Change Your Attitude

September 27th, 2013 | Author: Jim Nelson

This blog post was written by Jim Nelson, an individual living with COPD.

The attitude with which you view your particular conundrums will affect your life in ways that you cannot even imagine!  Strong statement?  Perhaps, but let’s take a look at it.

Giving voice to the things that trouble you can help to take away their sting.  If you can verbalize your gremlins, name them, describe them to another person, it gives you power over them.  Talk to a spouse or a parent or a sibling or a child or a friend.  If you can’t bring yourself to share with someone close to you, consider a professional counselor.  They are very good at what they do, and you will be hard-pressed to tell them anything that they haven’t heard before.  Many times, vocalizing your issues will allow you to begin to re-frame your experiences in a more positive fashion.

Jim Nelson

Jim Nelson

If you have a disease for which there is no cure, such as COPD, all of the worrying in the world is not going to change your situation.

I am not trying in this writing to solve all of your concerns.  However, I can speak of the fears associated with COPD with a degree of authority.  I was diagnosed with severe emphysema nineteen years ago.  Since that time, I have spent several nights in hospitals and several weeks in a recliner doing little but gathering dust and sucking on an oxygen hose due to bouts with double pneumonia.  Yes, I smoked for a lot of years, and grew up in the home of a heavy smoker, so the sins of my youth caught up with me.  I was on my way toward the exit, albeit slowly, when I qualified for, and was gifted with, a double lung transplant.

Besides being inquisitive, I am remarkably stubborn.  Upon reflection, that trait is probably at least partially responsible for the fact that I did smoke for all of those years.  Too bad, but there isn’t a whole lot that I can do to about the past.  What I did do, however, was use that stubbornness to deal with my lung issues.  I mentioned research, the gaining of knowledge in order to better understand my particular demons.  I subscribe to various COPD informational websites, and write and submit articles for some of them.  Between my own research and that done by other contributors, I have learned a tremendous amount about dealing with COPD.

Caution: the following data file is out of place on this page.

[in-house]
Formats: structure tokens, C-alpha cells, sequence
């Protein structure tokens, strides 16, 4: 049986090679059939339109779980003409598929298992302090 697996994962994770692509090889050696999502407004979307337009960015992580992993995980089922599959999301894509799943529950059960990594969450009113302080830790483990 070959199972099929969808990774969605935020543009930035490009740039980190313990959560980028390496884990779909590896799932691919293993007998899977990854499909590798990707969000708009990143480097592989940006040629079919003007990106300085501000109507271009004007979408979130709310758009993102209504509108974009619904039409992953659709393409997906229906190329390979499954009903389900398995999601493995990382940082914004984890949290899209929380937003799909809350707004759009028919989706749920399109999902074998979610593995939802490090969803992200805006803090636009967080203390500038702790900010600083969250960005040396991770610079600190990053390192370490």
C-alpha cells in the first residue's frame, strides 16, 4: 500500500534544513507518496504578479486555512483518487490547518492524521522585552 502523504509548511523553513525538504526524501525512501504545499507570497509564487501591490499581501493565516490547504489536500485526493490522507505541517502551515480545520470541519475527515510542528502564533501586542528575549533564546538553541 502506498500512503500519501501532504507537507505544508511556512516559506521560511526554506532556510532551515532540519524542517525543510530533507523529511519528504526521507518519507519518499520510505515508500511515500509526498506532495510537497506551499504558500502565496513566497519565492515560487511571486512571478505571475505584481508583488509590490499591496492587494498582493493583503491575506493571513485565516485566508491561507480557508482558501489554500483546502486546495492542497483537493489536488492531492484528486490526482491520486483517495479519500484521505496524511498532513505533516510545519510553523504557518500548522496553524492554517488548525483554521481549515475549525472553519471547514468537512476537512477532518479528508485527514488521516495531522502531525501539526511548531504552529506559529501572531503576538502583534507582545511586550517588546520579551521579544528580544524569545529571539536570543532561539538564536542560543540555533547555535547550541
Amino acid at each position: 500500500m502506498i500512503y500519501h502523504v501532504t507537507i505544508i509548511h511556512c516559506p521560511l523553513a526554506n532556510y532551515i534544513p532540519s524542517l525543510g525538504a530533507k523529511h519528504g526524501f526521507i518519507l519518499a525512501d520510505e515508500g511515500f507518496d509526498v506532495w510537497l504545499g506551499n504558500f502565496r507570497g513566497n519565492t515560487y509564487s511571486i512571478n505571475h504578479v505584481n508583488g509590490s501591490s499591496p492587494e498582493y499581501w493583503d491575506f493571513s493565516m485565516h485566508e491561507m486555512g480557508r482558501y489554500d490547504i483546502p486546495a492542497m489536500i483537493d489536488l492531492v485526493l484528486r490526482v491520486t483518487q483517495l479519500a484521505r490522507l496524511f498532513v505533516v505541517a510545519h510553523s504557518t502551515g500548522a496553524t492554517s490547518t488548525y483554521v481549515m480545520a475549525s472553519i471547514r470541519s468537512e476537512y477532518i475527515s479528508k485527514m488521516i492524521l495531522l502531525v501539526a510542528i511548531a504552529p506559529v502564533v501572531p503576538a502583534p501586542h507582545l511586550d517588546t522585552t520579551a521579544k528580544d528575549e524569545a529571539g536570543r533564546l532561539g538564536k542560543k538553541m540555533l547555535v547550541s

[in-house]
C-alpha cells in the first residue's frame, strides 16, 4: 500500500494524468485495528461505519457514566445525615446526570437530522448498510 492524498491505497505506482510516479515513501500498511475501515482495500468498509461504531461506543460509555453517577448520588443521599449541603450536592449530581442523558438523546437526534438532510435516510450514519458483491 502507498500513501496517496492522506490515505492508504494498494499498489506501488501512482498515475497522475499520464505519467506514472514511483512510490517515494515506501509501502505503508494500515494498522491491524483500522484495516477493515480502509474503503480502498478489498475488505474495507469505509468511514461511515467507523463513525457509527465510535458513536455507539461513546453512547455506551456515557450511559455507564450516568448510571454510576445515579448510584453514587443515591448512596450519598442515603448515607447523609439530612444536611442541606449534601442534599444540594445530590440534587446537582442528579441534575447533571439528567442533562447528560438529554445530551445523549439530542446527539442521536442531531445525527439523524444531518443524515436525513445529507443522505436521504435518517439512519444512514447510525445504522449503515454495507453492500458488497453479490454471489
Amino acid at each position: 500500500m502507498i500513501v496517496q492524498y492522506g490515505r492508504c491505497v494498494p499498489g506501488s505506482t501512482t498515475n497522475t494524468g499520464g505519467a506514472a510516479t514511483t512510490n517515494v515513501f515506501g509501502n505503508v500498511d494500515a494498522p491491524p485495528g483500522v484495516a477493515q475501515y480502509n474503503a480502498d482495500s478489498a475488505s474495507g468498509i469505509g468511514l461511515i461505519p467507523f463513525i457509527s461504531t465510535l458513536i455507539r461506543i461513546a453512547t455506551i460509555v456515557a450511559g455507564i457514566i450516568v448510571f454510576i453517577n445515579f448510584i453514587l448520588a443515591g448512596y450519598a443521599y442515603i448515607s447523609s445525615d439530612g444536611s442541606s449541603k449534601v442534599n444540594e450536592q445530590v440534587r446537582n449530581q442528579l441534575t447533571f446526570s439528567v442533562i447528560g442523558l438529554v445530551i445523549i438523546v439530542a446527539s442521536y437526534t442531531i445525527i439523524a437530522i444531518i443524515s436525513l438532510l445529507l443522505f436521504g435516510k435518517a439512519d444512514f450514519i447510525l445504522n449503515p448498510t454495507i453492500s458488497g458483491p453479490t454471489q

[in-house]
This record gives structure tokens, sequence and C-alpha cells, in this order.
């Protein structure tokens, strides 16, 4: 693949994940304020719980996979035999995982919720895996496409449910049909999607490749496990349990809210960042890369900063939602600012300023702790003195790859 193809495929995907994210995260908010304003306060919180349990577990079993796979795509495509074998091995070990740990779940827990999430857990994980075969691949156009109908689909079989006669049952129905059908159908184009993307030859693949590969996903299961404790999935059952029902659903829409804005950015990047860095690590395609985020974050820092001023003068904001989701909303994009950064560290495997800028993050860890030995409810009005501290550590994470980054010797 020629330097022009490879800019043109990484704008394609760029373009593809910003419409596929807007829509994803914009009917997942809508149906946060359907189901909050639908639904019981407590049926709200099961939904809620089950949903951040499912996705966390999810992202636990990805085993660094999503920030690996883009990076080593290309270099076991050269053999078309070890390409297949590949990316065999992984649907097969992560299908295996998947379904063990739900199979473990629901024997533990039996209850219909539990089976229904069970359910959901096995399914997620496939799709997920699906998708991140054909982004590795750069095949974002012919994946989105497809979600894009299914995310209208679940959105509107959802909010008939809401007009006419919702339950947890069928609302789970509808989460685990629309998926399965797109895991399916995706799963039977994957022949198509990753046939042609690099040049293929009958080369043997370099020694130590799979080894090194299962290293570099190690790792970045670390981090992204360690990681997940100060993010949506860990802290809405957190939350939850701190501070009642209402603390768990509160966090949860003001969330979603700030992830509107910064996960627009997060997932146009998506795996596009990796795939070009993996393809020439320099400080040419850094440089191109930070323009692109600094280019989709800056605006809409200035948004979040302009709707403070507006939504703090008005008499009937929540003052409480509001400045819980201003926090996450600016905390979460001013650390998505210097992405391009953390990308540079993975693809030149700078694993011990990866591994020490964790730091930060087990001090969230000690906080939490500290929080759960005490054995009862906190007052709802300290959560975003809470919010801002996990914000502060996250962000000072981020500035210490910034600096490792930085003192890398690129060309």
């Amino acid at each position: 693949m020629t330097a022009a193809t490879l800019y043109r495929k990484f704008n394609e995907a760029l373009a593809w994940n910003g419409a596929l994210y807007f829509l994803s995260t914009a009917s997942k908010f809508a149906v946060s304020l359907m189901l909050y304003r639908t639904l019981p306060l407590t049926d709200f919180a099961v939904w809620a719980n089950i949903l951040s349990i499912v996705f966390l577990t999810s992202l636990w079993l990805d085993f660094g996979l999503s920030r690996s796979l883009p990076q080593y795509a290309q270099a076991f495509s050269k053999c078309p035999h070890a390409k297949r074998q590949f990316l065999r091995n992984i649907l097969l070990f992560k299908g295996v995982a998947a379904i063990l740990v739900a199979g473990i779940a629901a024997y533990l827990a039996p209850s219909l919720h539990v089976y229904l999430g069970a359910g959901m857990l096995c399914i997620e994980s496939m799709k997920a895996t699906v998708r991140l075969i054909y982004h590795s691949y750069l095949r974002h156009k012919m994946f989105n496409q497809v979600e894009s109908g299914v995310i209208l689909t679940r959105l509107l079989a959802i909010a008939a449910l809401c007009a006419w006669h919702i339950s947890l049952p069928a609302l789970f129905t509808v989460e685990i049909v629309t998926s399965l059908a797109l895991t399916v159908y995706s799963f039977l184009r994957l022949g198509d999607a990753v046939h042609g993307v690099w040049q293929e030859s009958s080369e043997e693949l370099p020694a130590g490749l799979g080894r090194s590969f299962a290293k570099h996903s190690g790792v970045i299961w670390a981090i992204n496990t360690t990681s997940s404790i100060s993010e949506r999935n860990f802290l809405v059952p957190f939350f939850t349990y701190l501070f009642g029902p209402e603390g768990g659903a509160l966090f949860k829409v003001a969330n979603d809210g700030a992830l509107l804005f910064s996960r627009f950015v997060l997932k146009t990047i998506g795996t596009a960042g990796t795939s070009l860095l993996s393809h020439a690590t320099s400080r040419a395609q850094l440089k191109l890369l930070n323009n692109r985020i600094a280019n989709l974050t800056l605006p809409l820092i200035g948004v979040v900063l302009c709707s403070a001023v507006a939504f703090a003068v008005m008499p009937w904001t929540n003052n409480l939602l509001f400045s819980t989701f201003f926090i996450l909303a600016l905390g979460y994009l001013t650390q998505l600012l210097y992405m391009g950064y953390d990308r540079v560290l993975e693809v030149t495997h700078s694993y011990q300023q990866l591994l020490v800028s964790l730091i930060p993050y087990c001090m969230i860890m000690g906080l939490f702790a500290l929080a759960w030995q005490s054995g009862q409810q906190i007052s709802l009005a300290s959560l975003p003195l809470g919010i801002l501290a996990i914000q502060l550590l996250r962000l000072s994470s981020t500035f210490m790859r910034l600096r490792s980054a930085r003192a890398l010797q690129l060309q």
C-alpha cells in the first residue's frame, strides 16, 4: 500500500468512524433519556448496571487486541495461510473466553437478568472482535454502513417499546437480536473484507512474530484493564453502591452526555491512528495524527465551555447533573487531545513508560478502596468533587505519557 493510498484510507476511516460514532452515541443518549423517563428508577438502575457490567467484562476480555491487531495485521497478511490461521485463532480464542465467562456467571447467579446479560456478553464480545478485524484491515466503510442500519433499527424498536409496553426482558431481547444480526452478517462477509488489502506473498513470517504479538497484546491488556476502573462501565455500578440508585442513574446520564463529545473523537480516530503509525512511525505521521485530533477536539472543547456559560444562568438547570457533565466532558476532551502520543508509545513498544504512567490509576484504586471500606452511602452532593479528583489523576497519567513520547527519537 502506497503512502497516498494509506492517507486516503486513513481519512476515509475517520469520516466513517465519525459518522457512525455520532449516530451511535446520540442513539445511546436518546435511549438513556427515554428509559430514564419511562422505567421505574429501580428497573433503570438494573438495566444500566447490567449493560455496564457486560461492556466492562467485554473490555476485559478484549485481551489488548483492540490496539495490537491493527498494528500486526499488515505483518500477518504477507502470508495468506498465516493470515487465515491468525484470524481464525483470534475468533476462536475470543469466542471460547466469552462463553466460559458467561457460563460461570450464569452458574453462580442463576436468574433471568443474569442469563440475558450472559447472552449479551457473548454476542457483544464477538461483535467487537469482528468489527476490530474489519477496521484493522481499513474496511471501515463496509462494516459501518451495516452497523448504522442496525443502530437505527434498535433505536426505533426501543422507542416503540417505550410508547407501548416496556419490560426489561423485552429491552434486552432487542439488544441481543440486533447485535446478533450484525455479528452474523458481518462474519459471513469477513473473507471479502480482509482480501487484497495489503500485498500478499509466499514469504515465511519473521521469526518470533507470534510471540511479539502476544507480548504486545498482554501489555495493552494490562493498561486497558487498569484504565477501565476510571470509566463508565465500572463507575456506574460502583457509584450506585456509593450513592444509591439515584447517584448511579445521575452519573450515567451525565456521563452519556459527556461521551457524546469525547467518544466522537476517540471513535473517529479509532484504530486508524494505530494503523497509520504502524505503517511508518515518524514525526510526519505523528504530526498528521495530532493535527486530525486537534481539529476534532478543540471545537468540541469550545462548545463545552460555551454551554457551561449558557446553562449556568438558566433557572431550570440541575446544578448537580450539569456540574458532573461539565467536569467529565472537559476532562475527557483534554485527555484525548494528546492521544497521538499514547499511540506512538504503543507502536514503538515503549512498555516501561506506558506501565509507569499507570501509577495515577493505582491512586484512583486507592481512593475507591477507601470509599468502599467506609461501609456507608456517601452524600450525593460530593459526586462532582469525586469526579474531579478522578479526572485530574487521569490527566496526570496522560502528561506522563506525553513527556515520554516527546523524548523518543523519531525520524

Another real source of knowledge has been my medical providers.  I know enough about COPD to enable me to communicate with doctors, therapists and the like on a semi-intelligent basis.  The various professionals seem to appreciate the fact that I have made the effort to learn about the disease, and they tend to respond very favorably.

I try to be very aware of my physical and emotional condition on a daily, even hourly basis.  I have traded my various COPD medications for anti-rejection drugs, and I keep a plentiful stock of my various medications on hand.

Lastly, I exercise.  The stubbornness of which I spoke above gets me onto the treadmill or the exercise bike or the stair-stepper six days a week.  I honestly feel guilty if I miss a day for some reason.  I use exercise bands to do upper body work, and play golf when I can.  Since the transplant, I have added hiking in the desert and riding my new mountain bike.  The exercise discipline kept me alive, it helped me to qualify for the transplant, and it helped me to recover.  Now, it enables me to remain active, to live my life!

The point of all this is that life is filled with issues.  You must learn to pick your battles.

We can also change our attitudes about the issues that we can affect.  That’s where the research and the learning and the exercise come in.  Accomplishment brings empowerment.

My exercise regimen helps to build my muscles so that they demand less oxygen to move, but it also brings on a delicious sense of self-righteousness.  A sense of humor helps, also.  If we can learn to laugh at life and its offerings, we can become one of the friends with which others prefer to spend time.

You really don’t have much of a choice about spending the rest of your life with you, so do whatever you can to gain or maintain a good attitude about your life.  You really do deserve it!

 

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